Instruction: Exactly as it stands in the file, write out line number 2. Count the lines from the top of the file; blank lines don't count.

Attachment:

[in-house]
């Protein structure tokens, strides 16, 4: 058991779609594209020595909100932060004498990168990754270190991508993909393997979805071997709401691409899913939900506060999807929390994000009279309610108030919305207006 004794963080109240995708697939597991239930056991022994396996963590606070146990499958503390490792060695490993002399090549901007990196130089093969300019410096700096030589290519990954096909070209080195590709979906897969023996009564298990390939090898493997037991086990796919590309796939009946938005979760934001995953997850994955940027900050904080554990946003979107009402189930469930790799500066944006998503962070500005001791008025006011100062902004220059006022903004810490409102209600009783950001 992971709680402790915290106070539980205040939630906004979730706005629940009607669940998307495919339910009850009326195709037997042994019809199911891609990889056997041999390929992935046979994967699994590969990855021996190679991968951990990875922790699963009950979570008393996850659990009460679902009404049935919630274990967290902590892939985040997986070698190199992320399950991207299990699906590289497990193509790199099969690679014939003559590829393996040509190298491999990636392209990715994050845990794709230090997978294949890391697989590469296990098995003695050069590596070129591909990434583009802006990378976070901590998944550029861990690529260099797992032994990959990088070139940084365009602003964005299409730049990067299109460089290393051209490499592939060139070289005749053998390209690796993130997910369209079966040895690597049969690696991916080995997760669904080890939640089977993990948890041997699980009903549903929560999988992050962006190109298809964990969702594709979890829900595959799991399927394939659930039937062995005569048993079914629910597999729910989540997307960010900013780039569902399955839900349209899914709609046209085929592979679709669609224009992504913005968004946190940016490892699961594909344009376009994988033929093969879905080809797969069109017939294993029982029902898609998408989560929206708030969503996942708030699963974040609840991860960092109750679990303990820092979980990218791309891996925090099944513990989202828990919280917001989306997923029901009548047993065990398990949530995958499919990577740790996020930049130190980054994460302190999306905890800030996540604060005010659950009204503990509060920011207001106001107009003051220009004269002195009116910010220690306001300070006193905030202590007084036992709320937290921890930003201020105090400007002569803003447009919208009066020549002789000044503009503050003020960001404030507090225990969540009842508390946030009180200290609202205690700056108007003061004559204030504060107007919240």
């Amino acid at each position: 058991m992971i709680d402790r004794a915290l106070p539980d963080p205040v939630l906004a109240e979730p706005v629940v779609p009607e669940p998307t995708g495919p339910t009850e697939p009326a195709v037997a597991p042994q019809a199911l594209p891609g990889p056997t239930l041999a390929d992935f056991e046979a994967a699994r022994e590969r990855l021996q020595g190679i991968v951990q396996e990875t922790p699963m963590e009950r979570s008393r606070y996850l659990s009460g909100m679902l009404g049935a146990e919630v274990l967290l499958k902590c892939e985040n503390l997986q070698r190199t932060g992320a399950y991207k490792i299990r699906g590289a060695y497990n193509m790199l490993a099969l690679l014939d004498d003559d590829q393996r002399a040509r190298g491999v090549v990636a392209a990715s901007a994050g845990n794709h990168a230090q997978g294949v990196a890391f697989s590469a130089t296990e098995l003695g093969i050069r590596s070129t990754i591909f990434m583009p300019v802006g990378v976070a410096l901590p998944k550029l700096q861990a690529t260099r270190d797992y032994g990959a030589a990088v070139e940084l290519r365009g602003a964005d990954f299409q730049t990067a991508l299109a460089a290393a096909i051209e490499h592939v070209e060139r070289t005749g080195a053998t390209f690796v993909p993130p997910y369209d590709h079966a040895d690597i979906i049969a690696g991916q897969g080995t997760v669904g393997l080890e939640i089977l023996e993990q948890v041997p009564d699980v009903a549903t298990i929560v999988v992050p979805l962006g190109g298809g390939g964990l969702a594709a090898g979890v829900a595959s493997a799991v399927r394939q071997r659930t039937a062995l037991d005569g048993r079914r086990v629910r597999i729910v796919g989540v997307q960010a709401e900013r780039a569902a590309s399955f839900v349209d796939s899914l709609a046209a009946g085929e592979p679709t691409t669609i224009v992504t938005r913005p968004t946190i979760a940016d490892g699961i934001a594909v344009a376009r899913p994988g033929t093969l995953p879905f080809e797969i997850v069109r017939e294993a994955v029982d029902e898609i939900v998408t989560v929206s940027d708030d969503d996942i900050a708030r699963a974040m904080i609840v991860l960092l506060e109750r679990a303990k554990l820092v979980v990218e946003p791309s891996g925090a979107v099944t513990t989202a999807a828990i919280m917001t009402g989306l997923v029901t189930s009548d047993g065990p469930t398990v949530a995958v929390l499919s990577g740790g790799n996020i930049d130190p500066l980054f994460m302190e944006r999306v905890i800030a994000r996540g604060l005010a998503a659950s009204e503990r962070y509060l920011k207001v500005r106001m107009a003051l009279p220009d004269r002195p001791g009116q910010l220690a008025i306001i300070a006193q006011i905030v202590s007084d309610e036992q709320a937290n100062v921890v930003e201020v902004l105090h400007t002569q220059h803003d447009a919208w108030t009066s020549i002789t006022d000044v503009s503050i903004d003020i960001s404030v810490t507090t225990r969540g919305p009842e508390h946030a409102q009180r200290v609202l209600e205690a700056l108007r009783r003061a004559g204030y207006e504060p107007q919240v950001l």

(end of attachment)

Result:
């Protein structure tokens, strides 16, 4: 058991779609594209020595909100932060004498990168990754270190991508993909393997979805071997709401691409899913939900506060999807929390994000009279309610108030919305207006 004794963080109240995708697939597991239930056991022994396996963590606070146990499958503390490792060695490993002399090549901007990196130089093969300019410096700096030589290519990954096909070209080195590709979906897969023996009564298990390939090898493997037991086990796919590309796939009946938005979760934001995953997850994955940027900050904080554990946003979107009402189930469930790799500066944006998503962070500005001791008025006011100062902004220059006022903004810490409102209600009783950001 992971709680402790915290106070539980205040939630906004979730706005629940009607669940998307495919339910009850009326195709037997042994019809199911891609990889056997041999390929992935046979994967699994590969990855021996190679991968951990990875922790699963009950979570008393996850659990009460679902009404049935919630274990967290902590892939985040997986070698190199992320399950991207299990699906590289497990193509790199099969690679014939003559590829393996040509190298491999990636392209990715994050845990794709230090997978294949890391697989590469296990098995003695050069590596070129591909990434583009802006990378976070901590998944550029861990690529260099797992032994990959990088070139940084365009602003964005299409730049990067299109460089290393051209490499592939060139070289005749053998390209690796993130997910369209079966040895690597049969690696991916080995997760669904080890939640089977993990948890041997699980009903549903929560999988992050962006190109298809964990969702594709979890829900595959799991399927394939659930039937062995005569048993079914629910597999729910989540997307960010900013780039569902399955839900349209899914709609046209085929592979679709669609224009992504913005968004946190940016490892699961594909344009376009994988033929093969879905080809797969069109017939294993029982029902898609998408989560929206708030969503996942708030699963974040609840991860960092109750679990303990820092979980990218791309891996925090099944513990989202828990919280917001989306997923029901009548047993065990398990949530995958499919990577740790996020930049130190980054994460302190999306905890800030996540604060005010659950009204503990509060920011207001106001107009003051220009004269002195009116910010220690306001300070006193905030202590007084036992709320937290921890930003201020105090400007002569803003447009919208009066020549002789000044503009503050003020960001404030507090225990969540009842508390946030009180200290609202205690700056108007003061004559204030504060107007919240």